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Strangely enough, we have talked about trade wars several times before, here on Asphalt & Rubber, as the Trump administration has been keen to use this tool in its toolbox, often with effects that reach into the motorcycle industry. The first time around, we talked about how the Trans-Pacific Partnership (TPP) affected the motorcycle industry, namely Harley-Davidson, and how the United States’ withdrawal from the agreement would likely be a negative effect for US motorcyclists. We have also had to talk about how fighting over beef imports could lead to possible tariffs on small-displacement European motorcycles in the United States, a tariff that would seriously hurt Piaggio/Vespa scooter sales and KTM dirt bike sales.

For many in the motorcycle industry, 2016 felt like an off year, and now we know that those feelings weren’t unsubstantiated. Early leaks of the MIC’s industry sales figures for 2016 show that the US motorcycle market contracted 2.1% in 2016, erasing the modest gains made in 2015. Meanwhile for our neighbors across the pond, things are going substantially better, with sales in the United Kingdom up 11.7% (128,644 registrations). We will have to wait for all the motorcycle OEMs to report their final quarter sales results to know who are the big winners and losers of the 2016 sales year. Though, we do know that KTM and BMW (up 5.9%) have shown signs of strong results internationally, whereas Duacti and Harley-Davidson are expected to post overall sales declines for 2016.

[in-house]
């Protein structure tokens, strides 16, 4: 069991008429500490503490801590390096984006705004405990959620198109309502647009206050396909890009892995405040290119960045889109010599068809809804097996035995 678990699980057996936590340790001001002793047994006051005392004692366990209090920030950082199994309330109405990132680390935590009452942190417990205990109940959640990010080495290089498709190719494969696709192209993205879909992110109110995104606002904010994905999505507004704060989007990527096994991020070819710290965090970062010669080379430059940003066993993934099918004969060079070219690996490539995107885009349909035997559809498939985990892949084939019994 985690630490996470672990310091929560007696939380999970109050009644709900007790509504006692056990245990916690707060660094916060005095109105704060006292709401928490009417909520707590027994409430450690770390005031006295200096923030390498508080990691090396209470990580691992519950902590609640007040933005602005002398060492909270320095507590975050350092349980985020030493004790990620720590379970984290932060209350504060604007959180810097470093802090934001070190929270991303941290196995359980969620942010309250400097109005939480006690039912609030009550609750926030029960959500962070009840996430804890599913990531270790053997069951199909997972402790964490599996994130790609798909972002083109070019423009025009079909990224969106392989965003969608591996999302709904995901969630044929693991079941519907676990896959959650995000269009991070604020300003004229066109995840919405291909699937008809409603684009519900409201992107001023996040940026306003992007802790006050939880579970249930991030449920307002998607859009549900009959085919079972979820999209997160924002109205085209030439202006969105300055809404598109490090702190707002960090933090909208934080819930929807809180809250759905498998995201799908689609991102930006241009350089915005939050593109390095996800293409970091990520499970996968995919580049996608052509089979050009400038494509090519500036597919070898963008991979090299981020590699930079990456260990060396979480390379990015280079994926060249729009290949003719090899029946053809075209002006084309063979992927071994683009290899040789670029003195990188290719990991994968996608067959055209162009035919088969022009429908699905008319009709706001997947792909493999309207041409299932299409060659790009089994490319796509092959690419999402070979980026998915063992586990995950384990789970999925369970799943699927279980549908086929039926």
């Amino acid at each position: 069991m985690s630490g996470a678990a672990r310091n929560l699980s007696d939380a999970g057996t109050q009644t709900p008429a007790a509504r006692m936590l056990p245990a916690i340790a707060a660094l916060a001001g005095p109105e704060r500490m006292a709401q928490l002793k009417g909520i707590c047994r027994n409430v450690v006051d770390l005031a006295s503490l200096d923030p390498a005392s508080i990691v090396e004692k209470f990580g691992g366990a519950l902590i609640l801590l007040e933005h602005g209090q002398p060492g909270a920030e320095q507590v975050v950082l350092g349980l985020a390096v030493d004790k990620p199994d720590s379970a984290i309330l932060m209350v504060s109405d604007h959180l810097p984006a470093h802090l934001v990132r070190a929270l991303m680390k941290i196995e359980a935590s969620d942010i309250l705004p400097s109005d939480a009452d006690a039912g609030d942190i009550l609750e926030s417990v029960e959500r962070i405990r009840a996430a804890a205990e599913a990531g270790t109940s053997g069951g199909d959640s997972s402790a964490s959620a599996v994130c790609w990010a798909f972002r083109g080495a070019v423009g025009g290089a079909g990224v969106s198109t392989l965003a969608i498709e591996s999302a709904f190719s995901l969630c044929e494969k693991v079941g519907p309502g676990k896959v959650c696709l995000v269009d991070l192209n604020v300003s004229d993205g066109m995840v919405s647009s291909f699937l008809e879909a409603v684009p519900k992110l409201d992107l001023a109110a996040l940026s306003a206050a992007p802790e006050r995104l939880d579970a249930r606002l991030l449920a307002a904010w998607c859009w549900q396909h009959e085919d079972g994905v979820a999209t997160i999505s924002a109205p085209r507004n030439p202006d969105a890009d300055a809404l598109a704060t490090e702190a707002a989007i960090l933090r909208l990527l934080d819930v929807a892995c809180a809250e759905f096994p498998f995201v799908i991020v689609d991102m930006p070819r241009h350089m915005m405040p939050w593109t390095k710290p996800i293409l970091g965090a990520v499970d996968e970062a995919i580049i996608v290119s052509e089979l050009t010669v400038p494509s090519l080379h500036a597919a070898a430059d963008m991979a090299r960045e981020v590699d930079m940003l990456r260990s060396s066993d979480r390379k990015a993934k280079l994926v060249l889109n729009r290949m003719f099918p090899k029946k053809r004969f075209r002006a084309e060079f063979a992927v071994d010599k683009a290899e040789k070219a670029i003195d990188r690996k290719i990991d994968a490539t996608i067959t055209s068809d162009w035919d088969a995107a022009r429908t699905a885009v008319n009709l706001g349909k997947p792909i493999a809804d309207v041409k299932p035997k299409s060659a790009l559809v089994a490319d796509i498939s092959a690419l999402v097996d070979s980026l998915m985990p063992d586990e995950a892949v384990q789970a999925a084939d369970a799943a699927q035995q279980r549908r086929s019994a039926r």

World Superbike fans may, or may not, be pleased to hear that beIN Sports will continue televising WSBK for the American market, through the 2015 season.

As was the case previously, beIN Sports will continue as the sole-television provider for the American and Canadian television markets, while the beIN Sports online streaming service will operate alongside World Superbike’s own internet property.

While we have mostly been lamenting the loss of the European motorcycle market, thanks chiefly to the Spanish and Italian economies, things here in the United States appear to be a bit tougher than was thought. While Americans contemplate whether or not we are headed into a double-dip recession, the American motorcycle market certainly seems to be headed that way. While last year showed signs that motorcycling in the US had hit rock-bottom, and even posted very modest signs of growth, the first quarter of 2013 is anything but reassuring. With the US motorcycle market down 14.7% overall in Q1 2013, the MIC is reporting losses pretty much across the board (off-highway bike sales are more or less flat).

That MotoGP is too Iberocentric – too many Spanish races, and too many Spanish riders – is obvious to all who follow the sport, with the possible exception of a blinkered Spanish journalist or two. The series has to change, to move away from having four races a season in Spain, and to explore new markets in South America and Asia. This is exactly what is to happen, according to an interview Dorna boss Carmelo Ezpeleta gave to the Reuters news agency on Friday. In the interview, Ezpeleta laid out his intentions to move away from Spain and, to a lesser extent, the US, and towards Asia and South America, with new races to be held in Brazil and Asia, though as he has done before, Ezpeleta would not be drawn on exactly which Asian country.